My Rating: 2 out of 10

Released: October 5, 1964

Runtime: 1Hour 38Minutes

Not Rated

Director: Delbert Mann

Studio: MGM

Available: DVD (Warner Archive)

How to Succeed in Business Without Really Trying (1967)

how to succeed in business without really trying

By Richard Winters

My Rating: 8 out of 10

4-Word Review: Up the corporate ladder.

J. Pierpont Finch (Robert Morse) is a window washer looking to get ahead in the business world. By pure chance he finds a book entitled ‘How to Get Ahead in Business without Really Trying’. He reads it and follows the advice. He quickly gets a job at a large company and within days he moves all the way up from the mailroom to the head of advertising and eventually chairman of the board all without doing much work in this adaptation of the hit Broadway play, which in turn was an adaptation of the Abe Burrows novel.

This delightful film is lively and fresh even after all these years. The humor of course exaggerates life in the business world, but remains on target nonetheless. It accurately pinpoints all the universal problems and politics one goes through when working at a large company and dealing with the inside politics of getting ahead. Nothing is dated because it sticks with exposing the human foibles that come about in any generation when in a competitive and uncompromising environment, which is why I found it funny and interesting.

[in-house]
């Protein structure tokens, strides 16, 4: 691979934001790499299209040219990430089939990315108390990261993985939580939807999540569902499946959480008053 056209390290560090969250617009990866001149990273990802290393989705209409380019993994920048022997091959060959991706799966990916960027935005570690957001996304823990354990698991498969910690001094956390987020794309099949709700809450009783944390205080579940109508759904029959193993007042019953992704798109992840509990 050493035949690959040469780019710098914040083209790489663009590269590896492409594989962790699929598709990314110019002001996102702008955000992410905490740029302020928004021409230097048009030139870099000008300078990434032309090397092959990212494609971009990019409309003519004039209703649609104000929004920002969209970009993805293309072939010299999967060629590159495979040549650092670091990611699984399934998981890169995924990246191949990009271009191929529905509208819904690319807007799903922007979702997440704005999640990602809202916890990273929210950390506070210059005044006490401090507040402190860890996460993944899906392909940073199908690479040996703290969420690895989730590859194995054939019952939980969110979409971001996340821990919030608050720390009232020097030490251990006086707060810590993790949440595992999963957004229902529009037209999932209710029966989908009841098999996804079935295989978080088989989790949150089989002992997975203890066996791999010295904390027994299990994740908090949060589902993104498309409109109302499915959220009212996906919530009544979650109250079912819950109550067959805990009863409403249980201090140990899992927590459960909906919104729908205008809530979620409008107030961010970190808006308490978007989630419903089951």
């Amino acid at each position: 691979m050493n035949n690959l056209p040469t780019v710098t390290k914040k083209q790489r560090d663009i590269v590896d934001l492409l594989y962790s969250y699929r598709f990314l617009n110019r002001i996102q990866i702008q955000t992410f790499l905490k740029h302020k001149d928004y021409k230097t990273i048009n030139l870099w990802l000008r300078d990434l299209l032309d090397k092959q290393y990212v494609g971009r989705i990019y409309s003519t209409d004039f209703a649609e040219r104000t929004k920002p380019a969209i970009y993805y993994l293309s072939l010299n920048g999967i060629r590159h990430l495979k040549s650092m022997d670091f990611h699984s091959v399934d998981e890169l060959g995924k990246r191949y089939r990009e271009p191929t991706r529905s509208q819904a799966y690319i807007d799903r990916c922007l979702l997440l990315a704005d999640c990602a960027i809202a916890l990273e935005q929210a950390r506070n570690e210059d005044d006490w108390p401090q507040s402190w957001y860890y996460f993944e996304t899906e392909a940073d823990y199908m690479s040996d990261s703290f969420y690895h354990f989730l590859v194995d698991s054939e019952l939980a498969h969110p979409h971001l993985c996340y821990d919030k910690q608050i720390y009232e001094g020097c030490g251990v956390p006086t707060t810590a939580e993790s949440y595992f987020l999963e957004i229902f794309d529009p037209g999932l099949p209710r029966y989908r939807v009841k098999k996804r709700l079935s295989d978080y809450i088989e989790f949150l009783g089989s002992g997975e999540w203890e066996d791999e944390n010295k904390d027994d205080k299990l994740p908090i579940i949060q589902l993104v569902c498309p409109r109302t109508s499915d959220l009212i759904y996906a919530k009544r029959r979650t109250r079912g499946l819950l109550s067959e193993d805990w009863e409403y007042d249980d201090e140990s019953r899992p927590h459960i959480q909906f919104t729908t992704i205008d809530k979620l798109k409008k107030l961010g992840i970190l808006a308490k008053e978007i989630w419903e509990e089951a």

David Swift’s direction is top-notch. The pace is fast and furious balancing the humor and songs nicely. The sets are colorful and garish enough to accentuate the story’s farcical nature, but still bring out an office atmosphere feeling as well as the bigness of the company with large and imposing doorways including the amusing cathedral-like one that opens up to Finch’s office at the very end. At no times does the film suffer from the static staginess like most stage plays do when adapted to the screen.

The songs by Frank Loesser are upbeat and melodic and sound distinctive. My favorite one was the toe-tapping ‘A Secretary is Not a Toy’, but the showstopper ‘Brotherhood of Man’ had the best dance routines and was rousing enough to almost get me out of my seat. Rudy Vallee and Morse are also great in their rendition of ‘The Old Ivy’ fight song.